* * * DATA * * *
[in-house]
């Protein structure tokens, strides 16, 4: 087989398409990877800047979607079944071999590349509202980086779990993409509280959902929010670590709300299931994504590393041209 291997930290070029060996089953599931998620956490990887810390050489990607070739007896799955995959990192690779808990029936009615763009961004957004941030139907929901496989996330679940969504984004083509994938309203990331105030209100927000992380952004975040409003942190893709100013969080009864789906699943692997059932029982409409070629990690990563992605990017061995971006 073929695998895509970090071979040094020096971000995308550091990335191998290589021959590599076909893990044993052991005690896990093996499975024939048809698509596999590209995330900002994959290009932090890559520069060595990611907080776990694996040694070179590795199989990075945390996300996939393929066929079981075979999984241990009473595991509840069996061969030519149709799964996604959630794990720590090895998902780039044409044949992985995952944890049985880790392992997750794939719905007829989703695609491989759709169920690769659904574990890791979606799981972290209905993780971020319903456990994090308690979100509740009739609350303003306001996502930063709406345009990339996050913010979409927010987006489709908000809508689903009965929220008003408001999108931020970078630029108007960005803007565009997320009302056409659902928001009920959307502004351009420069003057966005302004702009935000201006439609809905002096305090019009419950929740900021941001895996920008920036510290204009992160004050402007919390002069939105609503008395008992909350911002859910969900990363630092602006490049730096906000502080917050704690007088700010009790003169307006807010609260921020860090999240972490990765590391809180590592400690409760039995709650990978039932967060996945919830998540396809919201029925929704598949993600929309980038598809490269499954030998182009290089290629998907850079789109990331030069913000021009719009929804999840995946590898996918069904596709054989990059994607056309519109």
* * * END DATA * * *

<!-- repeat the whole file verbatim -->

[in-house]
């Protein structure tokens, strides 16, 4: 087989398409990877800047979607079944071999590349509202980086779990993409509280959902929010670590709300299931994504590393041209 291997930290070029060996089953599931998620956490990887810390050489990607070739007896799955995959990192690779808990029936009615763009961004957004941030139907929901496989996330679940969504984004083509994938309203990331105030209100927000992380952004975040409003942190893709100013969080009864789906699943692997059932029982409409070629990690990563992605990017061995971006 073929695998895509970090071979040094020096971000995308550091990335191998290589021959590599076909893990044993052991005690896990093996499975024939048809698509596999590209995330900002994959290009932090890559520069060595990611907080776990694996040694070179590795199989990075945390996300996939393929066929079981075979999984241990009473595991509840069996061969030519149709799964996604959630794990720590090895998902780039044409044949992985995952944890049985880790392992997750794939719905007829989703695609491989759709169920690769659904574990890791979606799981972290209905993780971020319903456990994090308690979100509740009739609350303003306001996502930063709406345009990339996050913010979409927010987006489709908000809508689903009965929220008003408001999108931020970078630029108007960005803007565009997320009302056409659902928001009920959307502004351009420069003057966005302004702009935000201006439609809905002096305090019009419950929740900021941001895996920008920036510290204009992160004050402007919390002069939105609503008395008992909350911002859910969900990363630092602006490049730096906000502080917050704690007088700010009790003169307006807010609260921020860090999240972490990765590391809180590592400690409760039995709650990978039932967060996945919830998540396809919201029925929704598949993600929309980038598809490269499954030998182009290089290629998907850079789109990331030069913000021009719009929804999840995946590898996918069904596709054989990059994607056309519109």